Five times Voivod Blew Our Minds

Perhaps more so than usual, we’ve got Voivod on our brains these days, what with the recent reissues of three of the band’s classic early-era albums. Much like when we went back and revisited the top five most outrageous Watchtower moments of all time, we thought the time was right to go back through the band’s catalogue and pinpoint five precise moments where Voivod blew our minds. And be sure to click over to the points in question in the YouTube videos for reminders of these great moments in metal history.

1. 0:36 to 0:43 of “Voivod”

It’s always charming when a band names a song after themselves, and in Voivod’s case, it worked particularly well as an opening statement of intent here on their debut album, 1984’s crusty, antagonistic War and Pain. Hearing vocalist Denis “Snake” Bélanger belt out the word “Voivod!” at the beginning of the song gets me blood pumping every time, and the outrageous energy the band has while raging through this decidedly sloppy recording rules. This sounds nothing like the Voivod of albums to come, but baby Voivod was a wonderful little bastard indeed. Love the rattling-chain intro, too. This legitimately scared me when I was seven years old, and for good reason.

2. 1:01 to 1:06 of “Ravenous Medicine”

1987’s Killing Technology was a huge step ahead for the band, after their charming, alien, beyond-noise duo of albums one and two; considering their second was even more chaotic than their first, it was a surprise to see the band start to take things in the opposite direction here. But they did, and the journey to being the greatest Canuck extreme-prog-sci-fi-thrash band of all time begun; it’s a fantastic album, but it’s not until song five of seven where the band drops one of their first “this is Voivod” moments (okay, fine: there are these moments before, but this is the best one). When Snake informs us that we’re “going to the science hospital” at the one-minute mark, it’s a chilling, and crystal-clear, revelation. Plus, the band had the guts to go for an explicit animal-rights message in the video, which rules.

3. 0:53 of “Tribal Convictions”

And then there was Dimension Hatröss, and then there was “Tribal Convictions.” The band’s 1988 album took Killing Technology’s futuristic prog-thrash and made it that much more listenable, and nowhere is that more apparent than on the incredible “Tribal Convictions,” placed almost right up front as the album’s second song. I can point to a very specific one second of that song where an announcement was made that this band is pushing things in new directions, and it’s that weird-ass noise that punctuates the Neurosis-informing drum intro; you know the noise, I know the noise, and it’s time to get it out in the open that that noise was a significant part of a Voivodian shift that meant a lot to all of us.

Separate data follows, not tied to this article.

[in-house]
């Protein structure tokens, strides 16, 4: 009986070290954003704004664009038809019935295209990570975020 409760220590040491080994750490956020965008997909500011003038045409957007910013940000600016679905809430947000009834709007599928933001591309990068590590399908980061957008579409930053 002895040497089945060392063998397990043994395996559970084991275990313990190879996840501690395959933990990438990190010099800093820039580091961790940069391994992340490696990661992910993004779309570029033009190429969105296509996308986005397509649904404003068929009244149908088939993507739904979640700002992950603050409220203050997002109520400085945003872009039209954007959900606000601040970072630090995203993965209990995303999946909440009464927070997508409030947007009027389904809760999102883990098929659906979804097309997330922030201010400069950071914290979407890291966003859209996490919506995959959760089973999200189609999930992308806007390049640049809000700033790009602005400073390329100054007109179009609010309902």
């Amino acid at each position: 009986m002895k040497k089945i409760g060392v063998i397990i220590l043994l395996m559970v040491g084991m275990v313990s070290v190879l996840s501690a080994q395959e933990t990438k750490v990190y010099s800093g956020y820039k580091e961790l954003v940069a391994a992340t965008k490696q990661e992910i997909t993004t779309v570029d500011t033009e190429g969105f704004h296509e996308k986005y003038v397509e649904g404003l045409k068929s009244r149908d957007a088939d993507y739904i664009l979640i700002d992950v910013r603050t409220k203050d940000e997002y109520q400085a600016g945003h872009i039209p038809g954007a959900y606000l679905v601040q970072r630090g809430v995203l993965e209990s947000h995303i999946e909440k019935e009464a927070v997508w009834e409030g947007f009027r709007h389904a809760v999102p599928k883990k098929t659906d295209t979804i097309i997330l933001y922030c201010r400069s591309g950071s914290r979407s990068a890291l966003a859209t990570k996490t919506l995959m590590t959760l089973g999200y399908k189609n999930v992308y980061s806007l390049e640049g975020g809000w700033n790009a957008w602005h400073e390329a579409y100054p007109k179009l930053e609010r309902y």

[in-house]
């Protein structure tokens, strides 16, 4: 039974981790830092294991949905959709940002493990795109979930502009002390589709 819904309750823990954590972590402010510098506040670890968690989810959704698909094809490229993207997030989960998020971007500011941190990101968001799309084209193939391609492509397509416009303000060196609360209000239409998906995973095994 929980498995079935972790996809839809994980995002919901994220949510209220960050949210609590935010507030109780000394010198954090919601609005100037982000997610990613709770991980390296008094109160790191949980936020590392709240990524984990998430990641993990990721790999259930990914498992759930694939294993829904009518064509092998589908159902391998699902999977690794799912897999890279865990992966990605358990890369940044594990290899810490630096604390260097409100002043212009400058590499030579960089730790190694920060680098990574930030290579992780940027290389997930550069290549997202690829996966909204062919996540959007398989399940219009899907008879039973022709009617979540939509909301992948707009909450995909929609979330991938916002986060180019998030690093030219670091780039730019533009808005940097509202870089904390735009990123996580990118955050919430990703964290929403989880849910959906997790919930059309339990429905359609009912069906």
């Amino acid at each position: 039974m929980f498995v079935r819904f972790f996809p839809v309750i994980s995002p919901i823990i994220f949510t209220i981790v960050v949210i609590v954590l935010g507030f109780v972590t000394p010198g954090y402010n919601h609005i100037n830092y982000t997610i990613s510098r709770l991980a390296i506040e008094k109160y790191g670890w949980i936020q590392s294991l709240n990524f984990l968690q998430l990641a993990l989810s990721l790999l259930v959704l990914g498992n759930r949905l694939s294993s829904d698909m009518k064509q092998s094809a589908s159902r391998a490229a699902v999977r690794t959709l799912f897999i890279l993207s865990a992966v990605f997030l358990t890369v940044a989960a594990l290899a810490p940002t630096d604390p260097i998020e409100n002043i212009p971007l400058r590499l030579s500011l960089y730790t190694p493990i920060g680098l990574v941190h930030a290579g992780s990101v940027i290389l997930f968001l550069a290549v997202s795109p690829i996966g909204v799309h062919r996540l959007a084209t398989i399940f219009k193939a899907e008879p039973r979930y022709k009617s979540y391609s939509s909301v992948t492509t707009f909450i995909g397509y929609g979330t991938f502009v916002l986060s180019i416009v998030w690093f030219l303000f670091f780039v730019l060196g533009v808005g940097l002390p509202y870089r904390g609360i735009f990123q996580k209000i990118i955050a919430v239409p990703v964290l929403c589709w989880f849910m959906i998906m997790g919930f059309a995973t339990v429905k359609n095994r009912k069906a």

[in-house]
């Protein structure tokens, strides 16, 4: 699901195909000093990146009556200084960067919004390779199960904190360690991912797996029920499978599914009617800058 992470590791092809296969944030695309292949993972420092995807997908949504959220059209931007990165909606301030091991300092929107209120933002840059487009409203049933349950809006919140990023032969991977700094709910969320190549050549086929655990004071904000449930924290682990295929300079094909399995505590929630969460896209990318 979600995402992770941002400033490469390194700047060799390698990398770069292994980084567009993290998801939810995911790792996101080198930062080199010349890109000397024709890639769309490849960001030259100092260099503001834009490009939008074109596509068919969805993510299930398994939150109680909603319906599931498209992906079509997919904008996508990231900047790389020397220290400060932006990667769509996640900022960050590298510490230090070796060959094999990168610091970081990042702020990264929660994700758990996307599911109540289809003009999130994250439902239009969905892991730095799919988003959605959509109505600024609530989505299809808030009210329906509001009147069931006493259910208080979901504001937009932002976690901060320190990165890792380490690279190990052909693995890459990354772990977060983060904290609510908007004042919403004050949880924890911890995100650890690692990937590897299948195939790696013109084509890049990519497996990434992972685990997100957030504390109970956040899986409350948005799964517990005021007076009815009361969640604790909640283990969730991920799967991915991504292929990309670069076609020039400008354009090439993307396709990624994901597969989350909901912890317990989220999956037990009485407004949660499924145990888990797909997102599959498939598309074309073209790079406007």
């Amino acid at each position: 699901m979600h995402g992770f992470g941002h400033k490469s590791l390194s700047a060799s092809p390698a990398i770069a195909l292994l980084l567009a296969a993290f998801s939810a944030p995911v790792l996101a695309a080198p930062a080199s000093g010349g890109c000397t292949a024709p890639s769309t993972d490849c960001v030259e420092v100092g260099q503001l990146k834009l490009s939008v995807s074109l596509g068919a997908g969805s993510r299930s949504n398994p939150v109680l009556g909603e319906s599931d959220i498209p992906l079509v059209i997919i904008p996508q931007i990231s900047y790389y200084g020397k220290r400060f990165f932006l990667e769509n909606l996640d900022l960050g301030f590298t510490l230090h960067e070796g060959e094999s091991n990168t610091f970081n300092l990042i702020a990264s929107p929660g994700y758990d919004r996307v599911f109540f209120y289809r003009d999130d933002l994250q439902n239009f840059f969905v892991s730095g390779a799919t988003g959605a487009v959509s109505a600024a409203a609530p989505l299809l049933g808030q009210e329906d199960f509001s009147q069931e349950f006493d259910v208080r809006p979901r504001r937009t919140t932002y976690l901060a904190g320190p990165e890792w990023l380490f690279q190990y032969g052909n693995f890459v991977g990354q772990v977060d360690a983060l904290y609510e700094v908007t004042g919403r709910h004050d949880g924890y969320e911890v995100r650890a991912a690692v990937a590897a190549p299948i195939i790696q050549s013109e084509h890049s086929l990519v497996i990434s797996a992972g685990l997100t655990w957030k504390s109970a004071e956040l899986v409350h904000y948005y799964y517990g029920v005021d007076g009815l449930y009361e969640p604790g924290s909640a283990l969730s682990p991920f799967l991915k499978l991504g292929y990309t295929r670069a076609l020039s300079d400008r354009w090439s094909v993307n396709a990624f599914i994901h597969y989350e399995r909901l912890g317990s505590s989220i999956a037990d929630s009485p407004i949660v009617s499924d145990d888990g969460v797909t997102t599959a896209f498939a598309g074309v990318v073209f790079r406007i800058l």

4. 1:12 to 1:48 of “The Unknown Knows”

Dimension Hatröss made it very clear that Voivod was changing and their world-altering prog-metal was going to places that no one had been to before. Nothingface was when they arrived at the destination: by toning down the clanging-trash thrash and really focusing on the art of songwriting, the band took listeners to the world of Voivod, the world of the Voivod, the world that had been promised. When 1:12 of opener “The Unknown Knows” hit, we were all staring at our winding cassette reels in disbelief. The band had arrived, and we had arrived with them, and nothing would ever be the same. The first chunk of the times in question in this song follow a doomy, ominous intro by laying down a decidedly upbeat yet labyrinthical riff and a killer Snake vocal pattern that just gets more killer in its last two lines; then, the second chunk is the incredible chorus, melodic, soaring, like an adventure waiting to happen. Jaws dropped. Nothingface had started.

5. The entirety of “Jack Luminous”

It’s not so much that “Jack Luminous” was a great song—we’re all hard pressed to really remember any of it when cornered and demanded to hum a bar or two; it’s that after Voivod had reached their commercial peak they released an album as weird (and ruling, and totally justifiable, which we’ll be doing very soon) as Angel Rat and then followed that up with an album like The Outer Limits, which featured this 18-minute song as its side two opener (!). To this day, we talk about this move with a reverence and respect; we tell wives who don’t care about the time Voivod had the stones to do this; we think about it as we drift, peacefully, off to sleep.